Running 8742

Sophomore Owen Druehl and seventh-grader Lily Ramsey circle the track around Reynolds Field on Jan. 31.

Keeping middle school students active during midwinter can be a challenge. That’s especially true this season, with many modified sports and after-school programs canceled due to the pandemic. 

In search of a solution, a group of parents came up with an idea that has been a surprising success: “Running Buddies.” The program matches up high school runners with would-be runners at Farragut Middle School. The older buddies teach the younger ones about the pleasures of runners, and new friendships are formed in the process.

“Right now, we have about 25 pairs of middle school kids and high school volunteer running buddies,” Yellow Jackets Booster Club president Laura Light told the Enterprise on Feb. 2. Light said the program was born after some parents in the booster club were talking about pandemic-era winter activities for kids. 

“Many of the activities and events that we normally do weren’t possible, due to Covid-19,” she said. “So we were trying to come up with other safe, socially distanced ways for kids to have fun, make some social connections, and be active.”

“When Laura Light first broached the idea of Running Buddies to me, I thought it was a great idea,” Hastings track coach Molly Guilfoyle said on Feb. 1. “But I completely underestimated its popularity among both the middle schoolers and the high school mentors alike. It can sometimes be hard to convince younger kids of the beauty and enjoyment that can be found in running. This program has done just that and more.” 

Guilfoyle said meeting with a high school student for a weekly run has become a great opportunity for middle school students to connect with someone older who they might not make friends with otherwise. “Our high schoolers have done an incredible job of making it fun and sharing their love of running,” she added.

Light said most of the high school “buddies” were varsity athletes who wouldn’t typically have a lot of free time in the winter, but were available this year because winter sports started later than usual. “They are now able to volunteer and mentor kids around running — something they love to do anyway.”

Hastings High School junior Maya McDermott has taken on the job of matchmaker. “We try to put together girls with girls and boys with boys, but we do have a few girl-boy pairings,” she said. “Often we will ask [Guilfoyle] to reach out to runners on the team.” McDermott has heard from some of the high school runners that their younger counterparts are impressive athletes.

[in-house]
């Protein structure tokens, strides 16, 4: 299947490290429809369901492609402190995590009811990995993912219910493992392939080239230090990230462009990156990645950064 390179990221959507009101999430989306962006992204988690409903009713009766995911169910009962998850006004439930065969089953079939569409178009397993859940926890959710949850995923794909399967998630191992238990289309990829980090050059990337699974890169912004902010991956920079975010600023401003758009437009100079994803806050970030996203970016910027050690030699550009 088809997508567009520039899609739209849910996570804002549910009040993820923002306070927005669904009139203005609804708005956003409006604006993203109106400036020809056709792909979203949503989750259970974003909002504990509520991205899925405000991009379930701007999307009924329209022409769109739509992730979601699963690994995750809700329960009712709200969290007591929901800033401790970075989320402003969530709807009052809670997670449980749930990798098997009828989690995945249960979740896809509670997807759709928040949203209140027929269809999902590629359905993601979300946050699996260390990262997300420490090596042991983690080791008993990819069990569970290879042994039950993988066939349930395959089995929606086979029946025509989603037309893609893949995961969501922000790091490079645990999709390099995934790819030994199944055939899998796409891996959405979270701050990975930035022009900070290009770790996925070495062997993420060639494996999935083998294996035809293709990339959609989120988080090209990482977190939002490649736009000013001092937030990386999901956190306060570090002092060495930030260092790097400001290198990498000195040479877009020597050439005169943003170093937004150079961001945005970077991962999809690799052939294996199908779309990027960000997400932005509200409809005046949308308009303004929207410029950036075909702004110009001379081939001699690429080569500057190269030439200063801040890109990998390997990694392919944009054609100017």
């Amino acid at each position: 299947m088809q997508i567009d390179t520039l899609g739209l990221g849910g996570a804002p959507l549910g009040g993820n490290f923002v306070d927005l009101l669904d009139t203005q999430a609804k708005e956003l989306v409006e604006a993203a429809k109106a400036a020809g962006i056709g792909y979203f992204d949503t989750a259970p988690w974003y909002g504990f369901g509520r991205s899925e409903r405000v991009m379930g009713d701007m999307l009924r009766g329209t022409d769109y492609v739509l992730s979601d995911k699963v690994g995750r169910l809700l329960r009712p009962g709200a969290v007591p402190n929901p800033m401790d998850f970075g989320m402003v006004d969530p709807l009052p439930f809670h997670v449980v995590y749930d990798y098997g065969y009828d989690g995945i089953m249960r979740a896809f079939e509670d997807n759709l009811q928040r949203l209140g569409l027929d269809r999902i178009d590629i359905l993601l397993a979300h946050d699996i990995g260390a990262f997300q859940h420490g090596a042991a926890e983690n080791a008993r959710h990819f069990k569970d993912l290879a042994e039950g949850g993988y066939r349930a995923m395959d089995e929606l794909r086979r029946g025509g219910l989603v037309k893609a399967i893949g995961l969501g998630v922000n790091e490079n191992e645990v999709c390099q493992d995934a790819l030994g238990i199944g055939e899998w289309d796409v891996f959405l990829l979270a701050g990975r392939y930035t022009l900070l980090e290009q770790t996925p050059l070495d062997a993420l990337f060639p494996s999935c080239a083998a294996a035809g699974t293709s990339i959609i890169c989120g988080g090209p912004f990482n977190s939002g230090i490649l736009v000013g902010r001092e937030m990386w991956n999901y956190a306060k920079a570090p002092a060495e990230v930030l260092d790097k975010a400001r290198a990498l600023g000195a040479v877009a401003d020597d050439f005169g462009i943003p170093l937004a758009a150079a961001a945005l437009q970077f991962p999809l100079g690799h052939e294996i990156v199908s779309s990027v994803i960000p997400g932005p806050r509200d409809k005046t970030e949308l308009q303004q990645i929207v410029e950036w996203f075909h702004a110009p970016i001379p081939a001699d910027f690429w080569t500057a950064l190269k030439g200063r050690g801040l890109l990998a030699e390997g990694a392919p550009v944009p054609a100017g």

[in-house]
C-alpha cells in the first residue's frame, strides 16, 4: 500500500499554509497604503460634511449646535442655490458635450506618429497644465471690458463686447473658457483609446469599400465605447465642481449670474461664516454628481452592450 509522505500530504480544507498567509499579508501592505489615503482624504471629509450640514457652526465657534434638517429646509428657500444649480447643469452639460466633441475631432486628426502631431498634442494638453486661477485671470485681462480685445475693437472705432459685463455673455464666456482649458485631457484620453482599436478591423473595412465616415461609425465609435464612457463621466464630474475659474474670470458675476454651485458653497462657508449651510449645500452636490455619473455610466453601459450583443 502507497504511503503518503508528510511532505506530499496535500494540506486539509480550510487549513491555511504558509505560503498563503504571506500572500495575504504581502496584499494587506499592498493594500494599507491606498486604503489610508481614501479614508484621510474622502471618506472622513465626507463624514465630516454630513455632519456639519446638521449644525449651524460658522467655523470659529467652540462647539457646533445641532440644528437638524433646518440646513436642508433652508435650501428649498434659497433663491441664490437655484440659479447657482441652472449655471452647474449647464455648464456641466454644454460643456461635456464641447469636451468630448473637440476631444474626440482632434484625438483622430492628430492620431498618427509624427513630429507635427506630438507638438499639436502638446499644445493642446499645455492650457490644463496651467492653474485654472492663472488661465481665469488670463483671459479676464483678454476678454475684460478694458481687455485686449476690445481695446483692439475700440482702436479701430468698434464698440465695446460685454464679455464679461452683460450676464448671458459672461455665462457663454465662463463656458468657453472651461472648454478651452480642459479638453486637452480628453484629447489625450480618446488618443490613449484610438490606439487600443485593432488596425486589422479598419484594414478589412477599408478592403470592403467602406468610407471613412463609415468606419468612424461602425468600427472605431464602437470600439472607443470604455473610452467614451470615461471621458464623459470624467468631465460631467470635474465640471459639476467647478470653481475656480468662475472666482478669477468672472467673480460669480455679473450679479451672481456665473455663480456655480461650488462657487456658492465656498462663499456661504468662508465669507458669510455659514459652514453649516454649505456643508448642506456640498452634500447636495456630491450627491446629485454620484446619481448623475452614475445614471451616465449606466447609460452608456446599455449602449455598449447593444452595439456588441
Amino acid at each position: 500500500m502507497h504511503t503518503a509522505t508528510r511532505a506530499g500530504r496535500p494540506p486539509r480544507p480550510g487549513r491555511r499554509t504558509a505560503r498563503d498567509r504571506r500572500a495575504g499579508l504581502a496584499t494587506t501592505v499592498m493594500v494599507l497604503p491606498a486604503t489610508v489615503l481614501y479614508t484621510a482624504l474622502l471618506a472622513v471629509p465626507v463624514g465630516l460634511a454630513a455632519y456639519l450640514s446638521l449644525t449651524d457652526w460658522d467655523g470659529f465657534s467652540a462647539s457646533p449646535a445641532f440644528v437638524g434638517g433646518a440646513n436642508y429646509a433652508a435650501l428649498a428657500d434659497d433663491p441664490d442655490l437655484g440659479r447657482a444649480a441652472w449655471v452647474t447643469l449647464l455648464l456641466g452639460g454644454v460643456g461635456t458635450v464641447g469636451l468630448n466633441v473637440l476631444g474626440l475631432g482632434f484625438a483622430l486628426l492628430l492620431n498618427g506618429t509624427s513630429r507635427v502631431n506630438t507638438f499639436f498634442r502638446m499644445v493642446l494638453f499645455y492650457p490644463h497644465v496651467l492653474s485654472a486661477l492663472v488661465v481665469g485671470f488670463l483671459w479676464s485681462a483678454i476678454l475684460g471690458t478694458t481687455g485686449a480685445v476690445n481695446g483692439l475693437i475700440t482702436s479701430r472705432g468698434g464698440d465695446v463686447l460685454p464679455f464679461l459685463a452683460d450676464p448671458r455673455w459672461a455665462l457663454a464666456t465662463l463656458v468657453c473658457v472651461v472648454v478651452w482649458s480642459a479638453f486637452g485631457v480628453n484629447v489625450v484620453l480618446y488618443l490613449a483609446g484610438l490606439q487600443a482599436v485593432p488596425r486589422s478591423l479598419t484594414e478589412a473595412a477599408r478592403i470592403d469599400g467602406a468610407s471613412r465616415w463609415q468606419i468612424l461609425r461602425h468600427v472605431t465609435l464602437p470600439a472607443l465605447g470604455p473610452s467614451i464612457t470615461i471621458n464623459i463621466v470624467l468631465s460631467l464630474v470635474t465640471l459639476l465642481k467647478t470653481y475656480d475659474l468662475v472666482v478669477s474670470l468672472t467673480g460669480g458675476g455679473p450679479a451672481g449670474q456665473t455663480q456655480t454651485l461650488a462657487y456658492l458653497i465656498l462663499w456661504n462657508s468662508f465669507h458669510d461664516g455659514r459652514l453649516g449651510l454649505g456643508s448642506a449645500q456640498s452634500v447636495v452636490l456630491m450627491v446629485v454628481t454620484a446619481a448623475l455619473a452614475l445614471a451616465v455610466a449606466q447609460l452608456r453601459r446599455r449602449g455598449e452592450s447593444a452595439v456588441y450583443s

“I wanted to help a young kid with their passion for running,” sophomore Owen Druehl, a competitive runner since seventh grade, said on Feb. 2. “Looking back, with what I know now, I myself could have done some things differently, so I want to help.”

McDermott paired Druehl with Lily Ramsey, a seventh-grader. “Normally we'll run a few miles on the Aqueduct,” he said. “We like doing intervals, like run a section and walk a section.”

Sophomore Gus Renzin has also been running for three years. He was assigned to sixth-grader Max Hesquijarosa, and it turned out they already knew each other. “I was actually one of his counselors at this tennis camp [in Hastings] down by the river,” Renzin said. “He’s an awesome athlete. He plays football, baseball, and basketball.”

Renzin tries to make their weekly running sessions fun and motivating. “We meet at the track at Reynolds, and depending on the workout I’ve planned for the day, we might go on the Aqueduct or stay on the track,” he said. “Especially for somebody who’s in sixth grade like my running buddy, running is not so much fun at first glance... and what sixth-grader is going to want to run for an hour straight? So I break it down into different parts so it stays interesting.”

A typical session for the duo might start with a short warm-up, one or two laps, followed by “dynamic warm-ups,” such as doing stretches while running. They might transition to walk/run/walk intervals, then incorporate some speed work, such as sprints, followed by slow walking. “We’ve also done some longer distance stuff,” Renzin said.

When he was in middle school, Renzin considered going out for football, but his parents wouldn’t consent, so he chose track. “I thought I’d give it a try,” he recalled. “And then I decided I love it. It’s a really hard sport and I think we have one of the best coaches.”

Renzin said that middle school track, which has started up again, is a great way for Farragut students to become part of the HHS athletic culture.

“I was proud to wear the Hastings athletic jersey all through middle school,” he said. “I was really proud of it. I would definitely recommend this to other middle school students. We have some really great runners and awesome people on the team that make it really fun.”

For more information or to register for the Running Buddies program, email

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